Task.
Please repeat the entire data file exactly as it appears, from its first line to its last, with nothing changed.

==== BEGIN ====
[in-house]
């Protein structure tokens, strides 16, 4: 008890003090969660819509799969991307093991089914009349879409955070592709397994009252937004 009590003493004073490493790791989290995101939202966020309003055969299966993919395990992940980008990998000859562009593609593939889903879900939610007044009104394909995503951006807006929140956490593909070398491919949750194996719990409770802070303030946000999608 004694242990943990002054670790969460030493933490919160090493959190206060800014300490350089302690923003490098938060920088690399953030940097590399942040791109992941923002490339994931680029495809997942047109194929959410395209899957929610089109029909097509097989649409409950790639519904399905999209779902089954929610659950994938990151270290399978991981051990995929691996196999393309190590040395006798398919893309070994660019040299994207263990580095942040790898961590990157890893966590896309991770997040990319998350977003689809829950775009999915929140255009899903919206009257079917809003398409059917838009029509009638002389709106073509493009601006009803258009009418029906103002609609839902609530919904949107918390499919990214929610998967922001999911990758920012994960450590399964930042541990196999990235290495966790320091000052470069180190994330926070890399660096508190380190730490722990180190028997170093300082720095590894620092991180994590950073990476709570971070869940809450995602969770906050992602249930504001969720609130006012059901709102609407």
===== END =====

[in-house]
């Protein structure tokens, strides 16, 4: 008890003090969660819509799969991307093991089914009349879409955070592709397994009252937004 009590003493004073490493790791989290995101939202966020309003055969299966993919395990992940980008990998000859562009593609593939889903879900939610007044009104394909995503951006807006929140956490593909070398491919949750194996719990409770802070303030946000999608 004694242990943990002054670790969460030493933490919160090493959190206060800014300490350089302690923003490098938060920088690399953030940097590399942040791109992941923002490339994931680029495809997942047109194929959410395209899957929610089109029909097509097989649409409950790639519904399905999209779902089954929610659950994938990151270290399978991981051990995929691996196999393309190590040395006798398919893309070994660019040299994207263990580095942040790898961590990157890893966590896309991770997040990319998350977003689809829950775009999915929140255009899903919206009257079917809003398409059917838009029509009638002389709106073509493009601006009803258009009418029906103002609609839902609530919904949107918390499919990214929610998967922001999911990758920012994960450590399964930042541990196999990235290495966790320091000052470069180190994330926070890399660096508190380190730490722990180190028997170093300082720095590894620092991180994590950073990476709570971070869940809450995602969770906050992602249930504001969720609130006012059901709102609407």